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    The Overland at Dimboola. Picture: CONTRIBUTED

Traction building for The Overland future

By Dylan De Jong 

A ‘long-awaited’ return of passenger-rail service The Overland has created a sense of hope for an advocacy group formed to save the asset. 

The future of the 133-year-old train service running between Melbourne and Adelaide has been subject to uncertainty in past years. A question mark still remains about its permanency.

Friends of The Overland, which formed in July last year to help promote the service, believes growing interest in the train would result in securing a lifeline for the service. 

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Group member and former Horsham mayor Mark Radford, who was one of the first passengers to use the service when it returned earlier this month, said it was critical rail-travel options improved for Wimmera residents. 

Mr Radford said Horsham Rural City Council made it a priority to ensure services would improve. 

He said another key priority would be extending a sprinter service from Melbourne to Ararat out to Horsham. 

“From a council point of view, even though I’m not a councillor anymore, I can say council’s priority is still to advocate for regional and rural rail services,” he said. 

“The council’s commitment is for a regular train service from Horsham to Ararat through to Melbourne.” 

Service provider Journey Beyond amended the timetable for the two-day-a-week service this month. The service runs to Melbourne on Sundays and Thursdays and to Adelaide on Fridays and Mondays. 

Mr Radford said he hoped the change would mean Wimmera residents could visit Melbourne and Adelaide at more ideal times to access medical appointments and for leisure. 

“I think it has changed in favour of Victoria, from a Horsham point of view,” he said.

“Now if you want to go to Adelaide for the weekend you can catch the train on Friday afternoon and be back on Sunday afternoon.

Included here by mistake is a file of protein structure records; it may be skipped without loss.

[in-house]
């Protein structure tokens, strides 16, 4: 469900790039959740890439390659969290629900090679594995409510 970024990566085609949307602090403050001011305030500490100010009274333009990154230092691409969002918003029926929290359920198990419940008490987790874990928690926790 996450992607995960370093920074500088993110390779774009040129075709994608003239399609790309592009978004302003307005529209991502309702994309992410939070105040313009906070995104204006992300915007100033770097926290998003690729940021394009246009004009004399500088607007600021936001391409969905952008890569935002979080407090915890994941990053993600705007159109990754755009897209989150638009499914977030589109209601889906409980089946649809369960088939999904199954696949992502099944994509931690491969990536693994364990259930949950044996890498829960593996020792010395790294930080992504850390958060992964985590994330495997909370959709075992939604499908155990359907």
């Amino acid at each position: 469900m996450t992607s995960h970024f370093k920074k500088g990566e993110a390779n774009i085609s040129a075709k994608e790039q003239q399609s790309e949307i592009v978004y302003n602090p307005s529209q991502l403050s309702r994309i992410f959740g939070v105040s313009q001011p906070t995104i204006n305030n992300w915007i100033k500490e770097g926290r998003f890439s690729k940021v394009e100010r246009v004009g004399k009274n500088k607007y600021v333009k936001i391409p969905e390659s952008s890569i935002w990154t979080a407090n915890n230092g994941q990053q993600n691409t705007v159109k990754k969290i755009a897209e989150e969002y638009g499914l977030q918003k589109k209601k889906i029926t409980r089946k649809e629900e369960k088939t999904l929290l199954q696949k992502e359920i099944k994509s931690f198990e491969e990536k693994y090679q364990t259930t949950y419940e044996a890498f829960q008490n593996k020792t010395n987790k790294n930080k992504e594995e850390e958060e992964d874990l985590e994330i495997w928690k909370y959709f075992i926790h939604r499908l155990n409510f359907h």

“That creates opportunities to go to the footy or any other reason you might want to go to Adelaide for the weekend. 

“But also, when travelling the other way, if you want to go to Melbourne for medical appointments, you will be able to do that during the week.”

Despite the changes to the service, Mr Radford stressed there was still major potential for improved services. 

The Victorian State Government last year committed to financially support The Overland service for three years. 

The South Australian government pulled out of its joint funding agreement with Victoria in late 2018.

Mr Radford said it would be ‘vital’ for the Friends of The Overland group to continue promoting the service to ensure its survival after the three-year period was over.  

“We want to improve the numbers of people using it and that itself will drive other changes,” he said. 

“If more people use the train then the question from the businesses point-of-view will be, ‘How we can offer other things?’, such as a more frequent service. 

“Journey Beyond is keen to listen to what our group says. They’re interested to hear from people about how we can promote the service.”

Mr Radford invited people who had used the service to encourage others to consider it as a travel option. 

“The fundamental part is word of mouth – people jumping on the train, enjoying the experience and telling someone about that experience,” he said. 

The entire January 13, 2021 edition of The Weekly Advertiser is available online. READ IT HERE!